Either you’re running short distance or long distance for track, speed is the key to winning the race. Even though for long-distance races you don’t expend all your strength in sprints, your speed always needs to be faster than your opponent. As most people think, practicing running fast doesn’t help you to get faster. What will help increase your running speed for the next meet are several form, breathing, diet, exercise and mental techniques.
- Running on hills once a week will create dynamic muscle strength that will make you track faster and help you push through the tiredness of the last stretch of your run. Keep your posture upright while practicing running hills and and use midfoot or forefoot footstrikes to avoid straining your muscles.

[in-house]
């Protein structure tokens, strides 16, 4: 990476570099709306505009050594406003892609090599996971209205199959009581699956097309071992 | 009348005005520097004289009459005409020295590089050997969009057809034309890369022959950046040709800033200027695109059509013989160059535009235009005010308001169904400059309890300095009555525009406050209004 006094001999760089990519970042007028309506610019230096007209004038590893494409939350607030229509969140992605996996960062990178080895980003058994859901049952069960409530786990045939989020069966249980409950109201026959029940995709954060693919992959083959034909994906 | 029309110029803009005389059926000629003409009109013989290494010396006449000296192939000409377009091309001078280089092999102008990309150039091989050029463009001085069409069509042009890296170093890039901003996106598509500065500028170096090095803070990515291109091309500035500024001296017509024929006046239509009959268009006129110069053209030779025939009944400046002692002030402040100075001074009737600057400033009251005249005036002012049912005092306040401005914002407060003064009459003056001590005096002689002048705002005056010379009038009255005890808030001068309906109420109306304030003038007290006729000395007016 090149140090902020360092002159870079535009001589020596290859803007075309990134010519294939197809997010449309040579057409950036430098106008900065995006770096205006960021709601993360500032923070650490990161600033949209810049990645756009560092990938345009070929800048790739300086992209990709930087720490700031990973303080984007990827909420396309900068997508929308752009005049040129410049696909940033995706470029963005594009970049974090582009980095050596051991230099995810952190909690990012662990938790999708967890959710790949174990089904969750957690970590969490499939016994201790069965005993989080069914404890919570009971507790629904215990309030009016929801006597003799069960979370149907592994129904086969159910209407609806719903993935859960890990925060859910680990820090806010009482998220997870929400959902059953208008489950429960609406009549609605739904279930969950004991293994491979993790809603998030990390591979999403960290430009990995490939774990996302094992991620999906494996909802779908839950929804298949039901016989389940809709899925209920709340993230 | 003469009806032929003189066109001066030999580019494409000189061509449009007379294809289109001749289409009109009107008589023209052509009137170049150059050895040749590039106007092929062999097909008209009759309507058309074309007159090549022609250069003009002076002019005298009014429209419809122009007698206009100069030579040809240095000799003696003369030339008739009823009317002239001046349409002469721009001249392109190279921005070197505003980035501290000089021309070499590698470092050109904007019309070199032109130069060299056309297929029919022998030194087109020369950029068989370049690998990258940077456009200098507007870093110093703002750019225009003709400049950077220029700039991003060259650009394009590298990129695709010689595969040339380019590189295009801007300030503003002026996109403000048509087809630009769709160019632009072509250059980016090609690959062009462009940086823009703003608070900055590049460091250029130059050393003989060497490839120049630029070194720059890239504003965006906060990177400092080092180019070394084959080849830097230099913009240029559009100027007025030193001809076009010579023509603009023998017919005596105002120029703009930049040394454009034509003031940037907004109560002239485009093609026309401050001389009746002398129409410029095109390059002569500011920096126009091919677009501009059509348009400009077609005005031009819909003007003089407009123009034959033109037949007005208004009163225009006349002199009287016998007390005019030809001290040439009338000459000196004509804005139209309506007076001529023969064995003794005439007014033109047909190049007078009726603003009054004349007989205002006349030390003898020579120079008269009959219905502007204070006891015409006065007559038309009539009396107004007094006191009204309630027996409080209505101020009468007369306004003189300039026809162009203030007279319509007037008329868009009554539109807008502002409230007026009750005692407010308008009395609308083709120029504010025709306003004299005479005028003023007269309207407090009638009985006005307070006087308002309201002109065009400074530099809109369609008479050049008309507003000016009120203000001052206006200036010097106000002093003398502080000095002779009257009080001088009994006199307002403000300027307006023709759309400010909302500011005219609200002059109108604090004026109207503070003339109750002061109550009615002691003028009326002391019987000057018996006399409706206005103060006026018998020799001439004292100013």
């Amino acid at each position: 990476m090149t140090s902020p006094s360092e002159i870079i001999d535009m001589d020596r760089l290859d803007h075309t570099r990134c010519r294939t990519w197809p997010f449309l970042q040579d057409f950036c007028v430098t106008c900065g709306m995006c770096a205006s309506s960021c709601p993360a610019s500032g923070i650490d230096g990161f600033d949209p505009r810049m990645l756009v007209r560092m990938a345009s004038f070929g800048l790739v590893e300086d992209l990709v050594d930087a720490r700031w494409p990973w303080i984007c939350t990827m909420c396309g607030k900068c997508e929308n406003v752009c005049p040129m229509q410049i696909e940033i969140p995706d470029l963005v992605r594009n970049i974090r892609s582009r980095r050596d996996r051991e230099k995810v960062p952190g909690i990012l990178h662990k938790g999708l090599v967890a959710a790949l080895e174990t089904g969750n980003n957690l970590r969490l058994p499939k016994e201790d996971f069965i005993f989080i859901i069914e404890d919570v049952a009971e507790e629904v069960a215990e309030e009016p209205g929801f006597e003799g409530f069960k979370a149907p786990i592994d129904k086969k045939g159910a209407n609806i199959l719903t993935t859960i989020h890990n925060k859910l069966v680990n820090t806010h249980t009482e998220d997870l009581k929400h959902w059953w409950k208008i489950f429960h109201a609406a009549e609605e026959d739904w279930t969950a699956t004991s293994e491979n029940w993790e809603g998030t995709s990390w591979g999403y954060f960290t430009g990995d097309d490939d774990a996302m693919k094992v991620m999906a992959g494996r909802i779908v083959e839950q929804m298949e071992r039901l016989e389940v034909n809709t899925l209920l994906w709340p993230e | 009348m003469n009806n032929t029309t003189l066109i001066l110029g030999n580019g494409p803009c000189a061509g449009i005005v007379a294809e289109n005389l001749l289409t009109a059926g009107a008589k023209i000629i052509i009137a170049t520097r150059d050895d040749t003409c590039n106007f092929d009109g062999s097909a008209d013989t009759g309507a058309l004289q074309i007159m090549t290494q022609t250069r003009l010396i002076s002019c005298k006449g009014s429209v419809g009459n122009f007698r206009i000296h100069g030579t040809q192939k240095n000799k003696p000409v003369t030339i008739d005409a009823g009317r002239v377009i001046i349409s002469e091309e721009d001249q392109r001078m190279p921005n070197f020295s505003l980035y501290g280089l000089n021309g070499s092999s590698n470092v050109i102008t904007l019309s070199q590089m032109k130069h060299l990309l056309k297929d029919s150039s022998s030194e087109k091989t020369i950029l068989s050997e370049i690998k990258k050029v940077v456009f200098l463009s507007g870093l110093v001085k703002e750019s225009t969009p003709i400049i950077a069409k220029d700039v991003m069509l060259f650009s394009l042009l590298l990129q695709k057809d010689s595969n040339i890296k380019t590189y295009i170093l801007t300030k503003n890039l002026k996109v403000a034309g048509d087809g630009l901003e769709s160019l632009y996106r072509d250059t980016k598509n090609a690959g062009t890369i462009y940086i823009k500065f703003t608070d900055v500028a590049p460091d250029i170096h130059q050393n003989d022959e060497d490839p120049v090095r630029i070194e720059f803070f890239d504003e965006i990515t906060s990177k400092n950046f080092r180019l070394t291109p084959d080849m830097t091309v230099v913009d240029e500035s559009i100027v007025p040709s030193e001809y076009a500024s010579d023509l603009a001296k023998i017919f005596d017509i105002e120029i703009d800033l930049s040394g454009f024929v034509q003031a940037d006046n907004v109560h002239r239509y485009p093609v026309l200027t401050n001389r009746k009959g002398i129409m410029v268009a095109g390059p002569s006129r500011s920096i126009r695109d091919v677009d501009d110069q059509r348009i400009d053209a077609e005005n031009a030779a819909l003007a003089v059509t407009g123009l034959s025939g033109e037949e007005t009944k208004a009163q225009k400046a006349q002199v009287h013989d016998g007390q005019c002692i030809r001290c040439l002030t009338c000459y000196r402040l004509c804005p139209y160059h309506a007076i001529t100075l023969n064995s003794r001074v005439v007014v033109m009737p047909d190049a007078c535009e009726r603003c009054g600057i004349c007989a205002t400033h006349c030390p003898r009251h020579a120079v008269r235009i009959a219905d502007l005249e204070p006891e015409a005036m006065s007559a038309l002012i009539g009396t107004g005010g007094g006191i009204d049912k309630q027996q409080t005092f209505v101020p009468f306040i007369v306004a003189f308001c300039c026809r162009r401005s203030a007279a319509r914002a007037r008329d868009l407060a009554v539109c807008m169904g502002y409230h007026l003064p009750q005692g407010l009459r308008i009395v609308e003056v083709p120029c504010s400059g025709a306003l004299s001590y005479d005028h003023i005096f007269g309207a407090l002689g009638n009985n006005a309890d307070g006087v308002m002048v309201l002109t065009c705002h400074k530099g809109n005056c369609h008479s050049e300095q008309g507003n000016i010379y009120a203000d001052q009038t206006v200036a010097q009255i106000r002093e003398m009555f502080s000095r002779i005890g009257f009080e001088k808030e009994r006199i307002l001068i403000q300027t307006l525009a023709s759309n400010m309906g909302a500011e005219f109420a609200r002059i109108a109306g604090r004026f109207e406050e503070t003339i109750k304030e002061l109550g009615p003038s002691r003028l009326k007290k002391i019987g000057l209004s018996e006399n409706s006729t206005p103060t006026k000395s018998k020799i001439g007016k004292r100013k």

- Take your off-road run for 10 to 20 minutes, for example on a soft-surface trail. Natural trails have uneven surfaces, twists and turns, as well as climbs and descents, all of which will allow you to use small muscles in your feet, legs and core that you don’t normally use and speed up when you return to the track.
- Perform two or three running planks a week. You will improve your muscles and increase your endurance by focusing on your core and the speed with which you carry your leg in.